And sadly, neither pics of the end product (sambar) nor a recipe shall be forthcoming. Some things I choose to keep to myself. But by all means, ogle the strange veggies! :)
Monday, September 29, 2014
LOOK AT THAT IMPRESSIVE, GELLING ACTION!!!!
Yes! That is my soup mug (at my desk in my office), which is on its side, to demonstrate the structural integrity of the gel!
Into my DRY Nesco, I added 3 lbs of "chicken hocks" (yes, pretty much what you think it is, all those knuckles at the bottom of chicken legs, essentially the ankle of the birds. I struck gold at the Korean market, where I was ISO a package of necks and backs (or even FEET), and in the absence of everything else, I found the hocks and knew I found a winner.
I had the Nesco on the brown setting, and I stirred once in a while and got most of the pieces browned and started for the bone broth.
I then filled the cooker 4/5 full (had to double check the manual for capacity) with water and added about 1-2 T vinegar.
Initially I set the cooker on high pressure for 18 minutes. I let it depressurize and upon looking I was unsure if 18 minutes was enough time to get the collagen to release from the joints. So I gave it a good stir, put the lid back on and set it for another 5 minutes at high pressure.
Again, I was unsure if this was adequate. I fished out all the bones, and took the cartilagey pieces off the bones, put the cartilage back in the Nesco, and with it, I put all the aromatics I was going to use for this batch. As I've been Jonesing for tom kha gai or tom yum, I decided to add lemongrass, makrut lime leaf, scallion pieces, garlic scape, ginger, white pepper, and set the Nesco for another 6 minutes, high pressure. After cooking I let it depressureize on its own.
After, I fished out all the solids, and ran the stock thru a cheesecloth, as to ensure no bone chips end up in final product.
While the broth was still scalding, I added a few fistfuls of enoki mushroom, cilantro, scallion piece, diced up bell pepper, and a few glugs of nam pla to salt/season and add some funk.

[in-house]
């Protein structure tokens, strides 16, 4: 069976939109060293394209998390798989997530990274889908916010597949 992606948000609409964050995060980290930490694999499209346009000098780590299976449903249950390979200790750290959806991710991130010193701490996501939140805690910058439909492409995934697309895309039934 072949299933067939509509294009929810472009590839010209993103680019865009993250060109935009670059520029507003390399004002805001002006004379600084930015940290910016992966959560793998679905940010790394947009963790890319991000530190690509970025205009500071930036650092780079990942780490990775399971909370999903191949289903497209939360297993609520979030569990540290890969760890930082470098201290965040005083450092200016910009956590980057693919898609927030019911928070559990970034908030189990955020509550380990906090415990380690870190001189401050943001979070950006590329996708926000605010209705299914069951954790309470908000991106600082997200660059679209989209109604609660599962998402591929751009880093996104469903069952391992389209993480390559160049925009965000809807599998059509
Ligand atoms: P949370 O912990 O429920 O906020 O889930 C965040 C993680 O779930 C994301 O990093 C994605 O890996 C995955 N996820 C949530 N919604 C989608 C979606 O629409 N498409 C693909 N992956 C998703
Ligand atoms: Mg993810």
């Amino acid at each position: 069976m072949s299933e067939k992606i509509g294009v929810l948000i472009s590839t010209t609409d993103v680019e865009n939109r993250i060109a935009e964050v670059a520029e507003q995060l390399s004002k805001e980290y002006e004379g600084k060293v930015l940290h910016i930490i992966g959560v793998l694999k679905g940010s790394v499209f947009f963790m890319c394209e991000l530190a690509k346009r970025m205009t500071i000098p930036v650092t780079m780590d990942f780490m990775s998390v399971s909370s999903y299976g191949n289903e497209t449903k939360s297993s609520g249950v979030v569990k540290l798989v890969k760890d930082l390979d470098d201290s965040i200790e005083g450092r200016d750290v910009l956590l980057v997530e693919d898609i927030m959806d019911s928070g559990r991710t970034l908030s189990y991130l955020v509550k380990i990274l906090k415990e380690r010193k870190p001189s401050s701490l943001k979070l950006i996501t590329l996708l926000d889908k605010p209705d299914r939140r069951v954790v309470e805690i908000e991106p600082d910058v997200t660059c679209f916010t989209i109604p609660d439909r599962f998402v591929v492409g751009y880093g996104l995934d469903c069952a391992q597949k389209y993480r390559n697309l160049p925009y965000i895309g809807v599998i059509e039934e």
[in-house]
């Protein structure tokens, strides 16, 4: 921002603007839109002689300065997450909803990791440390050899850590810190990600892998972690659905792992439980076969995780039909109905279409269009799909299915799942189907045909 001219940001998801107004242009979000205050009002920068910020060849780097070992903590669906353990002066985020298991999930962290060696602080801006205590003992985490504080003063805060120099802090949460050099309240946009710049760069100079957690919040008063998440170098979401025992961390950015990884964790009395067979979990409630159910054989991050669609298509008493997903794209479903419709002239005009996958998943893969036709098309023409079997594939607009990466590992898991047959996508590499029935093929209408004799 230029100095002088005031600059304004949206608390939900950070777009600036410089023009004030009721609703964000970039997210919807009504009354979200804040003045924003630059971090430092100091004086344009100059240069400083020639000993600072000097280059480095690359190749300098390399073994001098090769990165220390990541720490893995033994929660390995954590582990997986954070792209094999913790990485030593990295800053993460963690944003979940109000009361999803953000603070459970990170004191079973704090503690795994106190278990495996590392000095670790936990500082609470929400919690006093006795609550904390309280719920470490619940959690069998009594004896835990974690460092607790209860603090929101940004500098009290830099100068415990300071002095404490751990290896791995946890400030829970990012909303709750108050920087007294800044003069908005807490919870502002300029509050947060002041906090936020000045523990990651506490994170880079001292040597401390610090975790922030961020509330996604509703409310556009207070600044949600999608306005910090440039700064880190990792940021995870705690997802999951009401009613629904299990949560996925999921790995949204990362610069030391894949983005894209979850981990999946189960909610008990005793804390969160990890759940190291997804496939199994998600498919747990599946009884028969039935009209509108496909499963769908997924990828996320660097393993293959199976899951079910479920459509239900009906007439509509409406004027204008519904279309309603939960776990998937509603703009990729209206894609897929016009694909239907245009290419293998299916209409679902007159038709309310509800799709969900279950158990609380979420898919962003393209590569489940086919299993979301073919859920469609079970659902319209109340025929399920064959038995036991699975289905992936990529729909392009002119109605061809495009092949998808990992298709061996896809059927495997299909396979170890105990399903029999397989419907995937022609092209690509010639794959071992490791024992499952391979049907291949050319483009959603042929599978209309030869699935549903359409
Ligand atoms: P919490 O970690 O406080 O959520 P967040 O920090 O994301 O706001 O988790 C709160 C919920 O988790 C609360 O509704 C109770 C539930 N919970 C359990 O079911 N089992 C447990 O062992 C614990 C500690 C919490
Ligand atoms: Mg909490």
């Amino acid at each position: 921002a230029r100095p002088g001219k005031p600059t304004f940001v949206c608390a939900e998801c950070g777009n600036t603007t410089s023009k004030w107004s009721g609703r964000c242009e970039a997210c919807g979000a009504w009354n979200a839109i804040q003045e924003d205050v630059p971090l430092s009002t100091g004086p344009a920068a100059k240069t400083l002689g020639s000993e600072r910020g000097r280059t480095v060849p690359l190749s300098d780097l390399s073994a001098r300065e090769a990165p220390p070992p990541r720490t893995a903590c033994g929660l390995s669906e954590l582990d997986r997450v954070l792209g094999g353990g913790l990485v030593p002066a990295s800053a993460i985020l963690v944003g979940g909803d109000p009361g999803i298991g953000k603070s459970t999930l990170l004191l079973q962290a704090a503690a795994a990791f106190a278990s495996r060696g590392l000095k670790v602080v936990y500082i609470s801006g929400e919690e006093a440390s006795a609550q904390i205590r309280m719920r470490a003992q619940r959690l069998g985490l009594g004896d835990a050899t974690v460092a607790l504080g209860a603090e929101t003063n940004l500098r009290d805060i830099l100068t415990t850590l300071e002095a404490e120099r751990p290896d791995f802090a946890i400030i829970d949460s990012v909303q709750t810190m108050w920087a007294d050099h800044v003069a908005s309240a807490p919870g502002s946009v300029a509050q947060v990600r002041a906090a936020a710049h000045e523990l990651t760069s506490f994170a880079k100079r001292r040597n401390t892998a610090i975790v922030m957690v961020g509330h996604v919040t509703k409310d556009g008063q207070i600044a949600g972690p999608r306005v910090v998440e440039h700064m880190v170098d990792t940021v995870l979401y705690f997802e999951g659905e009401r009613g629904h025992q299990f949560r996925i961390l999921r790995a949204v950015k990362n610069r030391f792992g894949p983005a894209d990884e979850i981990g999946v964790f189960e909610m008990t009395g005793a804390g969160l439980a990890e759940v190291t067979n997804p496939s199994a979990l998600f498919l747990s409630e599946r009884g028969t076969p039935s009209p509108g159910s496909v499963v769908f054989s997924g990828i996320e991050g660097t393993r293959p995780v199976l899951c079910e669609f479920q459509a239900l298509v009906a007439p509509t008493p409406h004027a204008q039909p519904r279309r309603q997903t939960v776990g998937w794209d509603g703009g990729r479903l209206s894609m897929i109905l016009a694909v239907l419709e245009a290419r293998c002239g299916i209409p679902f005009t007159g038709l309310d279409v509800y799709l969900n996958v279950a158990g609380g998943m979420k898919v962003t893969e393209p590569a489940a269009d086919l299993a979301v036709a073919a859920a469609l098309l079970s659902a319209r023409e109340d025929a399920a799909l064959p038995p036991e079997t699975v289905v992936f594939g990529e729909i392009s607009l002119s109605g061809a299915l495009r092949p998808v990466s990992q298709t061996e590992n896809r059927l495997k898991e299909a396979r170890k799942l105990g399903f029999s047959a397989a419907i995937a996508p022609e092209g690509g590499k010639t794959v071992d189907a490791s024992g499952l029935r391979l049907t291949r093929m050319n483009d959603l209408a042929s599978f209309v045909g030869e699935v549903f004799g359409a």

Last night it was served up with a few Korean vegetable mandoo, and I actually got compliments from the husband on the soup.
I made this specifically so I could take it to work each day in my feed bag, and get the therapeutic benefits of the collagen. Hoping it will be helpful in dealing with my joint pain, and also enjoy the side benefit of additional protein my diet.
Thursday, September 25, 2014
Sadly, there was no photo snapped of the ultra-special sundal
I made one of the nine nights, which was a combination of
green whole moong, jackfruit seeds and flavored
Friday, September 19, 2014
I'll break my recipe up into three portions:
1. What I did with the pork belly;
2. The composition of the broth itself;
3. The plating.
Approx. 1 lb fatty pork belly
Essentially I took a 2T. of the maple syrup and the tamari and about 1 tsp of garlic powder and brined the belly in this for two days before smoking.
On day three, I dried off the pork belly, pressed some sesame seeds onto it, and smoked it in my Cameron's smoke box for about 20 minutes, and let it cool down in the closed box, which I believe only intensified the smokiness. This was then stuck in the fridge until I set up the ramen broth the following day. What did I use to smoke the belly? That secret I am keeping to myself.